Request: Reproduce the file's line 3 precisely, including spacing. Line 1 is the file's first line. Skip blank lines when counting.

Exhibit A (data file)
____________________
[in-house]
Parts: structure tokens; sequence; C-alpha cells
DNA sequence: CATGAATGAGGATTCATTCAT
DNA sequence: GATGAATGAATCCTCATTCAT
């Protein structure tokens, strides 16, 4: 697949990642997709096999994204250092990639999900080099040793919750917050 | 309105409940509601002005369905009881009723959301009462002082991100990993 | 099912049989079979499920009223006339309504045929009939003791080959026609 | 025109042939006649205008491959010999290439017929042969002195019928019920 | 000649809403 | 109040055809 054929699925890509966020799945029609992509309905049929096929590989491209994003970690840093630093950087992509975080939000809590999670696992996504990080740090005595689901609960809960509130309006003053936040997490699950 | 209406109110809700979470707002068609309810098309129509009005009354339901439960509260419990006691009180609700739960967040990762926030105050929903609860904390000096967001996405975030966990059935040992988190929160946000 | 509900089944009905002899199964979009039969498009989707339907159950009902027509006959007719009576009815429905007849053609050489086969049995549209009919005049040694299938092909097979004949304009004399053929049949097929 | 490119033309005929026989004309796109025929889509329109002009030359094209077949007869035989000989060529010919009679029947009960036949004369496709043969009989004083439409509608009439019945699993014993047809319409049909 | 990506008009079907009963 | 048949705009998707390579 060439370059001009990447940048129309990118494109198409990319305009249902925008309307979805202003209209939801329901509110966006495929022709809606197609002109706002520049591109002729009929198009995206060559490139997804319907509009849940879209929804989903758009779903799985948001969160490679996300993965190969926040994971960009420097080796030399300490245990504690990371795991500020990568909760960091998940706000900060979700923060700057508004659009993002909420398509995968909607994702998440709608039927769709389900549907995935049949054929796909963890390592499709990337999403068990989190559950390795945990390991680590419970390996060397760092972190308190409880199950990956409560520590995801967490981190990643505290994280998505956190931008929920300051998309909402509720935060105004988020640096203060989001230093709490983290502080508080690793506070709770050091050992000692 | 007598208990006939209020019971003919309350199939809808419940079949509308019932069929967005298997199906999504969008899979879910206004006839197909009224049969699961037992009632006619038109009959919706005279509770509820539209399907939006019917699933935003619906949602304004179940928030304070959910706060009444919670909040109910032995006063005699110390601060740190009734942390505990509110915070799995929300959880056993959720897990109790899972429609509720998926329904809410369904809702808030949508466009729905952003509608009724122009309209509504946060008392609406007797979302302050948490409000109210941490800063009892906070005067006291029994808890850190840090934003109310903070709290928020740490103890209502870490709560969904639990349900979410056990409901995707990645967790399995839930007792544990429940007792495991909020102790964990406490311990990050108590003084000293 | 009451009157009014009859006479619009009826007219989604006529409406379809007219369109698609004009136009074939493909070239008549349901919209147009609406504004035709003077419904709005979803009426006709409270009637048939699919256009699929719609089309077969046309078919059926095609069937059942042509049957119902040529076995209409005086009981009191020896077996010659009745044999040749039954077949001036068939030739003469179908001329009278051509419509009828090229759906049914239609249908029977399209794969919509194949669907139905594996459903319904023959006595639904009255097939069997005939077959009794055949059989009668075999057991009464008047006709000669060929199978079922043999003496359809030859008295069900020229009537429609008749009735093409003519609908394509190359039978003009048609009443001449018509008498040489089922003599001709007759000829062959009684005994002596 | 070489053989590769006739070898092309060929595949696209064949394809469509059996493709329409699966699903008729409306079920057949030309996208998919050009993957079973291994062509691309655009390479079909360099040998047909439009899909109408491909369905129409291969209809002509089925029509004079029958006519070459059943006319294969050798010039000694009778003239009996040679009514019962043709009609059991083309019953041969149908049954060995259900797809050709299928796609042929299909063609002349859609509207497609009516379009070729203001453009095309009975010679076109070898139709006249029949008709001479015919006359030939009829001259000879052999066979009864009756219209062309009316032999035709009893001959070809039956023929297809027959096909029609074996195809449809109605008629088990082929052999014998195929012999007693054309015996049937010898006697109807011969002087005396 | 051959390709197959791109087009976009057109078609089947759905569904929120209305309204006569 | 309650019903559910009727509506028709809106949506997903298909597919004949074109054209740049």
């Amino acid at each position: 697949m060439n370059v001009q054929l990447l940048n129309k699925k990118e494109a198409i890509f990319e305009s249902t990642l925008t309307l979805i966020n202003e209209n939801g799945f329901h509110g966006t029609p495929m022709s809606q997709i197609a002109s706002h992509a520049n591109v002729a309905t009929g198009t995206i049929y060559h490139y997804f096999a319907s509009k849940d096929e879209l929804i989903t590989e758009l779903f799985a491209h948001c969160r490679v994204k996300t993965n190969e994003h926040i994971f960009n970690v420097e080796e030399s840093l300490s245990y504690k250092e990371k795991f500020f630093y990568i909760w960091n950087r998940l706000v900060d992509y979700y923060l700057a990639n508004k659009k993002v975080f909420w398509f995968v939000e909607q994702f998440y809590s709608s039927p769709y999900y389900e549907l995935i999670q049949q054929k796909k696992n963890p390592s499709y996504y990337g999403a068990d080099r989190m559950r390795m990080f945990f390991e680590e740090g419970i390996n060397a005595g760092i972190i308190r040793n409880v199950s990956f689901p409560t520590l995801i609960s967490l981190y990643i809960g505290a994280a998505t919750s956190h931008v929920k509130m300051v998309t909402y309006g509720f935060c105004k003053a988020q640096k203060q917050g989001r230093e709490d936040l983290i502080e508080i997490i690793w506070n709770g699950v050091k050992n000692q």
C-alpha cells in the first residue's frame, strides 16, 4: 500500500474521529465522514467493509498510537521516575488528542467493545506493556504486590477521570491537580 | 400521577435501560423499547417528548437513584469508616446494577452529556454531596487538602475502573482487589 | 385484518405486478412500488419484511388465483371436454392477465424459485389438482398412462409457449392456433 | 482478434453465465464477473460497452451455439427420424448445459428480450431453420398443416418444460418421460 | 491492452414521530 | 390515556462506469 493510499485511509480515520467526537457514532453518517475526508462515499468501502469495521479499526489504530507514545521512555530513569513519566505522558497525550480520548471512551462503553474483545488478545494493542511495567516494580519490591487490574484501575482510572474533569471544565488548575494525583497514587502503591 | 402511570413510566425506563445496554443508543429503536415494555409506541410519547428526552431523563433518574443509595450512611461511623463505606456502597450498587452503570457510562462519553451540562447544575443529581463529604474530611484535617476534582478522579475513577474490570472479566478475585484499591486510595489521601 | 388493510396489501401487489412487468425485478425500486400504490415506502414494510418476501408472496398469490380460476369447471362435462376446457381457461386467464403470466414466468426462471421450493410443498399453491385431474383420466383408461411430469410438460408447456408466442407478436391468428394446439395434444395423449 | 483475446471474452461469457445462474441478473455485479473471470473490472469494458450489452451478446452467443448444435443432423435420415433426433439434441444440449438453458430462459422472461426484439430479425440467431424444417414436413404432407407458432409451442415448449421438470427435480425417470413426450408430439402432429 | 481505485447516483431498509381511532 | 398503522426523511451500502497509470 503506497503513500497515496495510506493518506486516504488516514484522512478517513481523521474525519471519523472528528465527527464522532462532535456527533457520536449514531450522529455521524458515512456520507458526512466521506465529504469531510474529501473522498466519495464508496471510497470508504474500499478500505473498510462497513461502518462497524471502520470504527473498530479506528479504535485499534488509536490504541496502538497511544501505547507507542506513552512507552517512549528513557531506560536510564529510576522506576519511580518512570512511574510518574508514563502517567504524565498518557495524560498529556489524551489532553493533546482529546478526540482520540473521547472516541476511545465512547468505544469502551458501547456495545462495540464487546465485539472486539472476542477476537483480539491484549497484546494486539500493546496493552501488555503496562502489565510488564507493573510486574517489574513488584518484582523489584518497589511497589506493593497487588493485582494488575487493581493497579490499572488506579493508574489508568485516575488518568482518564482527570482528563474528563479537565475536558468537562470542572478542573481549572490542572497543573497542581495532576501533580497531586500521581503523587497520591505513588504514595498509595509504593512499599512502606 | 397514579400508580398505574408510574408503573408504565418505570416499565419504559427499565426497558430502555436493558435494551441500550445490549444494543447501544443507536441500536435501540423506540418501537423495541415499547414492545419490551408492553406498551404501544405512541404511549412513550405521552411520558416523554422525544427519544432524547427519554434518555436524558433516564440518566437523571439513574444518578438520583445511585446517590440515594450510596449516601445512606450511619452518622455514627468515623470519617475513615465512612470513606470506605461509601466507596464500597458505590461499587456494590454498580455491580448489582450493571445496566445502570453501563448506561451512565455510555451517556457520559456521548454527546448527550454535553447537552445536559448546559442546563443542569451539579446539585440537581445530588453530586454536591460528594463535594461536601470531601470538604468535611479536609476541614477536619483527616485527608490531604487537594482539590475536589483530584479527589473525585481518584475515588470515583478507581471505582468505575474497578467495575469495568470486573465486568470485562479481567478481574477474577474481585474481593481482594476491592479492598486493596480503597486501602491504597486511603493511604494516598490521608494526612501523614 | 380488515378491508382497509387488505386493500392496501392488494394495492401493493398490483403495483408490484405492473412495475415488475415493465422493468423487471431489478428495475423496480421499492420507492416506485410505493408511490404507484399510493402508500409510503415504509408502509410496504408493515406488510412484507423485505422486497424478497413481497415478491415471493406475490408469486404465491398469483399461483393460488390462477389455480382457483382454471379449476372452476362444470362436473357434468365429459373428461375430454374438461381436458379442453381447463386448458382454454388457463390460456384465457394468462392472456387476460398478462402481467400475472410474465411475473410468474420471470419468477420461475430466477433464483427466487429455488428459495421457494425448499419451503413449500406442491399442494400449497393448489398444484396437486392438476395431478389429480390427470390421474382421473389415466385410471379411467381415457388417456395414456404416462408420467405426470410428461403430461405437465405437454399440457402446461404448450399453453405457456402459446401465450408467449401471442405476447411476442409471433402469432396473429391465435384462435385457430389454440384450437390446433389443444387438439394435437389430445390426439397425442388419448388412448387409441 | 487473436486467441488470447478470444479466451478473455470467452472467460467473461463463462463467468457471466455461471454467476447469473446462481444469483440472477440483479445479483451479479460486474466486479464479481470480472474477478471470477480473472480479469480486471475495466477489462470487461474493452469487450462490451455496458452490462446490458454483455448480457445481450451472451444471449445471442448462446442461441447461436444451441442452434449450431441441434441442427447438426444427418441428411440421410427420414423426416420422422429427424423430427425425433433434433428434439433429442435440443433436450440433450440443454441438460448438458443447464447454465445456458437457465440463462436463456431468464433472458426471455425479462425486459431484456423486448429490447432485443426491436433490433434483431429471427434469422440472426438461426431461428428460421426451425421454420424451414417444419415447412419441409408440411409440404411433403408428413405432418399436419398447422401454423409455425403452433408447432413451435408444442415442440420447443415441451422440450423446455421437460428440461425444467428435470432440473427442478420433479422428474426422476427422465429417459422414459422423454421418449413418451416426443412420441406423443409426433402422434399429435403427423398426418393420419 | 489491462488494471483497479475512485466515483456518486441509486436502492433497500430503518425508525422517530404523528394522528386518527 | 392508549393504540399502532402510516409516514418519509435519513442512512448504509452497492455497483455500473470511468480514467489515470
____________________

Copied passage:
DNA sequence: CATGAATGAGGATTCATTCAT